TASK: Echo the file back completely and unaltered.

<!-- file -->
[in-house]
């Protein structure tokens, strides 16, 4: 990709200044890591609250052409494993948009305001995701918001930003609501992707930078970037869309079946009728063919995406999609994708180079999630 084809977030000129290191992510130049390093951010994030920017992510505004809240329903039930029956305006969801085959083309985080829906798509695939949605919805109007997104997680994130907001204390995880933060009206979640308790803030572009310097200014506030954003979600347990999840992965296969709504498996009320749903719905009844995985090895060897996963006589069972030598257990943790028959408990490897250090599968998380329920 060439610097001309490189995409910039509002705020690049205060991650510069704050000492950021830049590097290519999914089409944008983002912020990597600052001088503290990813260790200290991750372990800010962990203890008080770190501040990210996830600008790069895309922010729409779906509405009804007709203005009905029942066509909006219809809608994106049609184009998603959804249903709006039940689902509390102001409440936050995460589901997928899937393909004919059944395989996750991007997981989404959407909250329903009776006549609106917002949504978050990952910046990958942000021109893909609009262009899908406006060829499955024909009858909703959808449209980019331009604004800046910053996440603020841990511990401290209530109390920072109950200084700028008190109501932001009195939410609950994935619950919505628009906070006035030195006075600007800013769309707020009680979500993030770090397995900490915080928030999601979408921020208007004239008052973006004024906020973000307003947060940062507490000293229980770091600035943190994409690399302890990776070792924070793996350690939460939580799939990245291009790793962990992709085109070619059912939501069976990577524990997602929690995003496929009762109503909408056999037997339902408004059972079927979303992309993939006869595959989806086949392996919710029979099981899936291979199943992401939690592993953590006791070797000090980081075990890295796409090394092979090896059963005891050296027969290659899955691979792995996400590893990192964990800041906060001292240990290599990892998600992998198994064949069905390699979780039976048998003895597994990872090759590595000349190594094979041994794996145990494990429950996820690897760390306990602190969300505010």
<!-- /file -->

[in-house]
């Protein structure tokens, strides 16, 4: 990709200044890591609250052409494993948009305001995701918001930003609501992707930078970037869309079946009728063919995406999609994708180079999630 084809977030000129290191992510130049390093951010994030920017992510505004809240329903039930029956305006969801085959083309985080829906798509695939949605919805109007997104997680994130907001204390995880933060009206979640308790803030572009310097200014506030954003979600347990999840992965296969709504498996009320749903719905009844995985090895060897996963006589069972030598257990943790028959408990490897250090599968998380329920 060439610097001309490189995409910039509002705020690049205060991650510069704050000492950021830049590097290519999914089409944008983002912020990597600052001088503290990813260790200290991750372990800010962990203890008080770190501040990210996830600008790069895309922010729409779906509405009804007709203005009905029942066509909006219809809608994106049609184009998603959804249903709006039940689902509390102001409440936050995460589901997928899937393909004919059944395989996750991007997981989404959407909250329903009776006549609106917002949504978050990952910046990958942000021109893909609009262009899908406006060829499955024909009858909703959808449209980019331009604004800046910053996440603020841990511990401290209530109390920072109950200084700028008190109501932001009195939410609950994935619950919505628009906070006035030195006075600007800013769309707020009680979500993030770090397995900490915080928030999601979408921020208007004239008052973006004024906020973000307003947060940062507490000293229980770091600035943190994409690399302890990776070792924070793996350690939460939580799939990245291009790793962990992709085109070619059912939501069976990577524990997602929690995003496929009762109503909408056999037997339902408004059972079927979303992309993939006869595959989806086949392996919710029979099981899936291979199943992401939690592993953590006791070797000090980081075990890295796409090394092979090896059963005891050296027969290659899955691979792995996400590893990192964990800041906060001292240990290599990892998600992998198994064949069905390699979780039976048998003895597994990872090759590595000349190594094979041994794996145990494990429950996820690897760390306990602190969300505010």